Watching our Hollywood heroes romantically break the law and make a mockery of “the system” for years, Frozen River comes as a surprise. Here we have people so much engulfed by the arms of the law that they never think about the authoritarian nature of the law and the government. Abiding by the law is a part of their morals and comes as a natural instinct. There is no cribbing about what the government has done to them but a genuine desire to survive without deliberately doing “wrong things”. And this is what brings the characters closer to us and evokes a genuine concern for them. The great American dream, that all the immigrants that the film shows sell their bodies for, isn’t much of a dream when you are in it. Like the spiritual enlightenment that foreigners seek in India being a puzzle to us residents, the great American dream is a big joke for the protagonist when she says “they pay so much, to get here?”. There is no limelight on the statement here. There is no pretense of exposing reality. And the film’s triumph lies, here, in accepting the social structure as it is and carrying on life within this structure.

Melissa Leo may be called this year’s Gena Rowlands and reminds us of the veteran too. Her performance is so independent of the camera, the geography and the macrocosm of the society. She is pitted against heavyweights and favorites ranging from Meryl Streep to Kate Winslet at the Oscars. But she can rest assured considering that her performance is one of the best by any actress in recent years. 

Director: Werner Herzog

Cast: Ryan Andrew Evans, Werner Herzog

The Buzz: Nominated in the Best Documentary category

The Run: Werner Herzog’s name

Encounters at the End of the World

The Grand Inquisition

If there is only one film from 2008 you are allowed to see, it better be Encounters at the End of the World. Not because it is easily the best movie made that year, but because it is so deep in its ideas, so uncompromising in its execution and so shattering in its discoveries. Werner Herzog has been making films for years and his filmography is probably the definitive stop to learn how profound documentaries can be.

As with most of Herzog’s films, Encounters at the end of the world is not just satisfied with the content it gives us. Herzog examines how the film is so important to him as a filmmaker and us as citizens of the earth. But by no way is this a didactic documentary about the “ecocalypse” nor is it about bonding between “fluffy penguins”. Herzog takes up a theme that has always fascinated him – about the nature of nature and the inherent savagery it exhibits. Why is it that some creatures are meant to be slaves and some masters? Why do some beings digress from the rest of their species? Why can’t man leave some part of nature unexplored or mysterious? Is nature like the Schrödinger’s cat that changes when observed? Through a multi-layered approach, Herzog studies how life goes on in the arcane world of Antarctica. There is considerable humour involved when we discover the stories behind the very many faces that have arrived at this edge of the planet. All this only questions us about how much we know about ourselves while we are studying the intelligence of single-celled organisms. “Hearing the universe’s cosmic harmonies through our ears and witnessing the universe’s glory through our eyes” answers one of them.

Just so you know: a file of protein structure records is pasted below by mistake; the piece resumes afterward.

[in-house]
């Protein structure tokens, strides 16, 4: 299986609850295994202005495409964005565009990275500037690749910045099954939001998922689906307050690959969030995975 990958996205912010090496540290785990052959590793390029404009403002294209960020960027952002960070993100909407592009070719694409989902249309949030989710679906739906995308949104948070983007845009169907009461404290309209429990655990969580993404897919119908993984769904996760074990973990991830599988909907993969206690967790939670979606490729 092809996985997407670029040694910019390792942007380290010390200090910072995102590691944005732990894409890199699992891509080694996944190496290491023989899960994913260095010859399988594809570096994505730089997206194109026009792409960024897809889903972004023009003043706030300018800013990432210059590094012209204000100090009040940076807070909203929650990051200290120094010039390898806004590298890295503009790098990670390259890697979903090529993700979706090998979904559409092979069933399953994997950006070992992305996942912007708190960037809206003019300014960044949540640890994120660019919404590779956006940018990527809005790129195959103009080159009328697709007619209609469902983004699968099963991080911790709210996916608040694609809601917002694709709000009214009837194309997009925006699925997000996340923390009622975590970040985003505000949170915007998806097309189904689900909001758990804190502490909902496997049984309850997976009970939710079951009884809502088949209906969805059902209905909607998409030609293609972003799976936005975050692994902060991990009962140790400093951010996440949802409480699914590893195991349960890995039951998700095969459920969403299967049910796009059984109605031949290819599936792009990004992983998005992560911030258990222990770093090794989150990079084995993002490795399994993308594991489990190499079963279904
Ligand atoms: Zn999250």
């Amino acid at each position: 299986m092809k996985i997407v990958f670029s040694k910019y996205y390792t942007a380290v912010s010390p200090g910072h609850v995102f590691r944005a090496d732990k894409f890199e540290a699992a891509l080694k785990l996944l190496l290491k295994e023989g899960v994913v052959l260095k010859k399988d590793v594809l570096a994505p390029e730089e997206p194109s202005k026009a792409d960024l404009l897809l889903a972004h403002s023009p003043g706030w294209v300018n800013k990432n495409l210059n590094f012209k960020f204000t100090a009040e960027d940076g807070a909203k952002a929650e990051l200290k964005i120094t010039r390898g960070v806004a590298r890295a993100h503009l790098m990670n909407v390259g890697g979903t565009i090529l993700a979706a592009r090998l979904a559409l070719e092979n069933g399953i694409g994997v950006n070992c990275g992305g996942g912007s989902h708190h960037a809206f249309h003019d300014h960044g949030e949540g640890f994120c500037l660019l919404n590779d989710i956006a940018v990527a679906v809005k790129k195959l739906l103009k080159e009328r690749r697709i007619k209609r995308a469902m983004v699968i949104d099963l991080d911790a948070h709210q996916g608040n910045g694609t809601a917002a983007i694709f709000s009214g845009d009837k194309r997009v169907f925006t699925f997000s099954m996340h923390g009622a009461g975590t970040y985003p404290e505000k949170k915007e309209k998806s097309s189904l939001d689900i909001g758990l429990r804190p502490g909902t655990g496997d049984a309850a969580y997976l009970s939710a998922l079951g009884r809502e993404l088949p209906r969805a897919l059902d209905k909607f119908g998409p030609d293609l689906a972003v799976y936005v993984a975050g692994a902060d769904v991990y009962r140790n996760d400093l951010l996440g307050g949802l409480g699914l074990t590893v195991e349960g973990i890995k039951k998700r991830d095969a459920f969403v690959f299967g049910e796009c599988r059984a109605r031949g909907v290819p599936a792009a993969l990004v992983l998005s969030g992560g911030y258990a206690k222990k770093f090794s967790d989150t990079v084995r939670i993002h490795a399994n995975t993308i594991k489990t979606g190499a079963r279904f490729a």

Encounters is a special film for me as I saw it amidst a Herzog retrospective. The most relentless filmmaker of our times after Godard, Herzog is the best example of how independent a filmmaker can be. Over 60 now, Herzog is everything a traveler, an artist, an adventurer or a roadie could ever hope to be. And Encounters is a gem with the master at the top of his game, as ever.

Director: John Patrick Shanley

Cast: Meryl Streep, Philip Seymour Hoffman, Amy Adams, Viola Davis

The Buzz: Nominated in Best Actress, Best Supporting Actor, Best Supporting Actress (2) and Best Adapted Screenplay categories

The Run: Won SAG Award for Best Actress


Triumph Of Faith

When I think of Doubt, the first adjective that springs up in mind is “neat”. Yes, Doubt is a neat and clean film with no “artsy pretensions”, no unnecessary plot points and no unwarranted need to clarify itself. With names such as Meryl Streep, Philip Hoffman and now Amy Adams, the performances were bound to get your attention first and they do indeed.   

Doubt is set in the post war America at a time when the Beatles were gaining momentum and follows three individuals, all connected to a Christian school/convent. Father Flynn played by Philip Seymour Hoffman is a compassionate individual who believes that the Church must change with the changing times and loosen its strict moral codes. Sister Aloysius (the ever-imposing Meryl Streep) stands diametrically opposite to Flynn and is literally old school. She hates ball point pens and believes that the church should carefully disengage itself from the people it serves. And caught between these two adversarial ideologies is Sister James (a charming Amy Adams), an impressionable novice who struggles to come to terms with what she has learnt about the church and what she sees. Shanley’s astonishing execution deliberately does not implicate anyone in the story nor does it hint that no one is to be blamed. It cleverly places its audience in the shoes of every character, in turns. It bestows the characters’ prejudices on to the audience, never once allowing it to comfortably judge the characters.